When the coronavirus pandemic was at full bore in Europe, it might have been hard to predict that Michael Conlan would be thinking of dropping a weight class to pursue a world title.
On April 1, the affable Irishman wrote on Twitter, “… Turning cake to muscle on a daily basis.”
Two weeks earlier, he’d had a St. Patrick’s Day bout in New York canceled because of the virus. When he returned to Ireland, he opted to take a less is more approach and enjoy his life.
What he found is that it worked and rekindled his love of the sport.
“I was competing so much and making weight so much since I was 17, so this time was actually good for me,” Conlan said. “I kind of hit the reset button. I spent time with my family and did things I didn’t always have a chance to do. And when I did train, it was because I wanted to, not because it was my job and I had to.”
Now 28, Conlan will return on Saturday in London when he meets Sofiane Takoucht in a featherweight bout that will be broadcast on ESPN. He decided during the break to drop to super bantamweight, and would have been at that weight Saturday, but Takoucht couldn’t make it. So the next time out, he’ll drop to 122. It’s rare for a fighter of Conlan’s age to go back in weight, but it speaks to the work ethic he has.
And so while he was in the gym during the pandemic, he was enjoying himself as he was able to work on his weaknesses and not simply concentrate on a specific opponent.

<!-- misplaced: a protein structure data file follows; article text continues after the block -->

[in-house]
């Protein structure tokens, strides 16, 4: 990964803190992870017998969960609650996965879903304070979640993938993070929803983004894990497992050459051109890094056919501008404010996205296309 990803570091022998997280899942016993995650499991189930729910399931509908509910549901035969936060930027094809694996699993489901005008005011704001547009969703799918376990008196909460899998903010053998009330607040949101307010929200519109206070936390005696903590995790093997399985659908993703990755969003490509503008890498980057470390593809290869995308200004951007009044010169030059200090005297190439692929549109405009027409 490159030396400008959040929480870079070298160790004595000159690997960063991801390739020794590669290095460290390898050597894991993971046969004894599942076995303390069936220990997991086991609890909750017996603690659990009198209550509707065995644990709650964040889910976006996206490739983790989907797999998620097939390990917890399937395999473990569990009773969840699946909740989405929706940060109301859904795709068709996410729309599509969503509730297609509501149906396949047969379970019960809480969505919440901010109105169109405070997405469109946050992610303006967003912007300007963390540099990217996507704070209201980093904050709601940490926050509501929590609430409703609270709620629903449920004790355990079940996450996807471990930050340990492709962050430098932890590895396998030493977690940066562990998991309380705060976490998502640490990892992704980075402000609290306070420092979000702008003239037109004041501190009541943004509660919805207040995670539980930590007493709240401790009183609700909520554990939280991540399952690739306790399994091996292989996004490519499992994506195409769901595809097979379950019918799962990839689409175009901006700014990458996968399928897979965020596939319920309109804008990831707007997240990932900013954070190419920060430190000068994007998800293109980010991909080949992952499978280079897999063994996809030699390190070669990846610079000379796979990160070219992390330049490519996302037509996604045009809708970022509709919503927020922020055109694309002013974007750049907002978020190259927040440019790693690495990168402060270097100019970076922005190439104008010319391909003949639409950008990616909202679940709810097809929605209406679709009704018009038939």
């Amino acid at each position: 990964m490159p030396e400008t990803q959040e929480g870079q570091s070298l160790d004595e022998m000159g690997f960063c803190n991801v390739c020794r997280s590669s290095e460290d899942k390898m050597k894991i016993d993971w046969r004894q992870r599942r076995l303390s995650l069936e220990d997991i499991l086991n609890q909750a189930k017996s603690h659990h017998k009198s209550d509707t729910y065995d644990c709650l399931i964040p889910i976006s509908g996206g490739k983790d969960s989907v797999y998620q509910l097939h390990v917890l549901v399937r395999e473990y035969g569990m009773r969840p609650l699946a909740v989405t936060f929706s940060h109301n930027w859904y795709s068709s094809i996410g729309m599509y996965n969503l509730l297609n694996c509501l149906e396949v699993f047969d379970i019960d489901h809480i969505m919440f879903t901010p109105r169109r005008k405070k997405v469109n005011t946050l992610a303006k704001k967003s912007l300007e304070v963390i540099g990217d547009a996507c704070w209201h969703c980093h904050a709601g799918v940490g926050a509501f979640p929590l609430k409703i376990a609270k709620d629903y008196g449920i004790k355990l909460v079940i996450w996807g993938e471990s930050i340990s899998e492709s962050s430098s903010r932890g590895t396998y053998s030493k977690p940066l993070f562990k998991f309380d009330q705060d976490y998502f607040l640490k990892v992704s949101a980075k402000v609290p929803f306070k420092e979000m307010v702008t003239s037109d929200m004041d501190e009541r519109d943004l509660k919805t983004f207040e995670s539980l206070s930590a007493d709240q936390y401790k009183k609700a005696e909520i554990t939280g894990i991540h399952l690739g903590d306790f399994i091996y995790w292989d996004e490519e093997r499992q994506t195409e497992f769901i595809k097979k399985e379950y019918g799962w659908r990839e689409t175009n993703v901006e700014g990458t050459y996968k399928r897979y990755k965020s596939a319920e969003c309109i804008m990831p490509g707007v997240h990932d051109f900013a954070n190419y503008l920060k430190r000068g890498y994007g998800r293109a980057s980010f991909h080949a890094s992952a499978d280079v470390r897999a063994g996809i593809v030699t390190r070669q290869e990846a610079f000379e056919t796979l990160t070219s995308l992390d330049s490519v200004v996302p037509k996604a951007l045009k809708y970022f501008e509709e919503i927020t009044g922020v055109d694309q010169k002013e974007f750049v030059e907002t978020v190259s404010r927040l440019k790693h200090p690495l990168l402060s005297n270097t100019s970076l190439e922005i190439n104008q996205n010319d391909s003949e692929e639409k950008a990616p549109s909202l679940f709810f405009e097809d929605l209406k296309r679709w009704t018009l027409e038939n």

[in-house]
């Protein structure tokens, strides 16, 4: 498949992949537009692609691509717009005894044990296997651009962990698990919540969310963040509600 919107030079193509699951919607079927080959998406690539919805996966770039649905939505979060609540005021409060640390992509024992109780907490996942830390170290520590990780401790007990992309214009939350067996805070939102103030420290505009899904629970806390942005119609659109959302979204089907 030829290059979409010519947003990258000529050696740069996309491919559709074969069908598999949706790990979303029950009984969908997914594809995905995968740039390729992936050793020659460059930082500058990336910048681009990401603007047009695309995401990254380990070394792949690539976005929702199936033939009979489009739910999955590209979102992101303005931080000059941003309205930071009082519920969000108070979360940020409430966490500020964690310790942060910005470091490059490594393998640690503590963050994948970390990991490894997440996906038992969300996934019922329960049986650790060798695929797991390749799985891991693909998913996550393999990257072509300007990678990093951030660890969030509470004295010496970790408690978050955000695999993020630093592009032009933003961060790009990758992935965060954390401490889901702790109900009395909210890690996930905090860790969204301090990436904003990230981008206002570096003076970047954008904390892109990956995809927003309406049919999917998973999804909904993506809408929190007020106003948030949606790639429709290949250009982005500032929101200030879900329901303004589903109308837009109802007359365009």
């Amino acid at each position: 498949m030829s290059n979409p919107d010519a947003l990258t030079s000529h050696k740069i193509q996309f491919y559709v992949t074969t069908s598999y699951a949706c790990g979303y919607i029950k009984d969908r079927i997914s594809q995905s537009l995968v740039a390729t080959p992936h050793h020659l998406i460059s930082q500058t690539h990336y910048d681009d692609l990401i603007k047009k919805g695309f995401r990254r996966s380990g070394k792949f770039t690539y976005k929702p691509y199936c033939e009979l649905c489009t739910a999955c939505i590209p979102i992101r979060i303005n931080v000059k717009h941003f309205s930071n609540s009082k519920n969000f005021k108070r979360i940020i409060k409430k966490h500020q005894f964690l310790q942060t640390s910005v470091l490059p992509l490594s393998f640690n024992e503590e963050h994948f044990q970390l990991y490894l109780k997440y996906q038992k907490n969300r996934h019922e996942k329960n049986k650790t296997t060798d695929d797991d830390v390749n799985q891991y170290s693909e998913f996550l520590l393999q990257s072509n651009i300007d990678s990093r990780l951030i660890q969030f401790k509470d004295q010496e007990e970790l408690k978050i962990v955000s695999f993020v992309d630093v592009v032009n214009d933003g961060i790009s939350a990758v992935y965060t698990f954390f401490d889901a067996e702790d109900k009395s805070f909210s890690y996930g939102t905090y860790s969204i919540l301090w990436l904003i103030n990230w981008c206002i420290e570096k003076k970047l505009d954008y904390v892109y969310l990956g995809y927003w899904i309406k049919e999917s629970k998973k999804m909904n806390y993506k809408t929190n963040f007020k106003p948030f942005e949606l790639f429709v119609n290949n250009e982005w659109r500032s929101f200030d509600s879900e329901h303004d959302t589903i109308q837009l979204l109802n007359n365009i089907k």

He’s a hungrier, more complete fighter now than he was, and he hopes to soon fight for a super bantamweight title.
“The break has done me a world of good,” said Conlan, who is 13-0 with seven KOs. “I feel totally refreshed. I’ve pushed so hard during my career, and there was always something ahead of me that I was working toward, that it’s easy to forget this is a sport and you’re supposed to enjoy it. I love boxing again and I feel like I’m going to show that in my fight.
“I have an enthusiasm I haven’t had for a while, and I’ve sharpened a lot of things and corrected some other things. This is the best version of me and I feel like this is where I’ve wanted to be.”
He’s ranked third at featherweight in the WBA, but is unranked now at super bantamweight. That might make it difficult for him to be fighting for the title the next time out, but he’s not stressed.
He is convinced that his performance will speak for itself. He’s long been a big draw and has brought out crowds in the U.S. and in Ireland.
If he’s much better as a fighter than he’s been — and he’s been pretty good — he’ll make the case to give him a championship bout that much easier.
“You could say this could be a reintroduction of myself to the world,” he said. “At the end of the day, this is a performance business and you have to get the job done. It would be great to fight for the title [next], but I understand if it doesn’t happen. I’ll let what I do in the ring speak for me. That’s the best way, anyway.”
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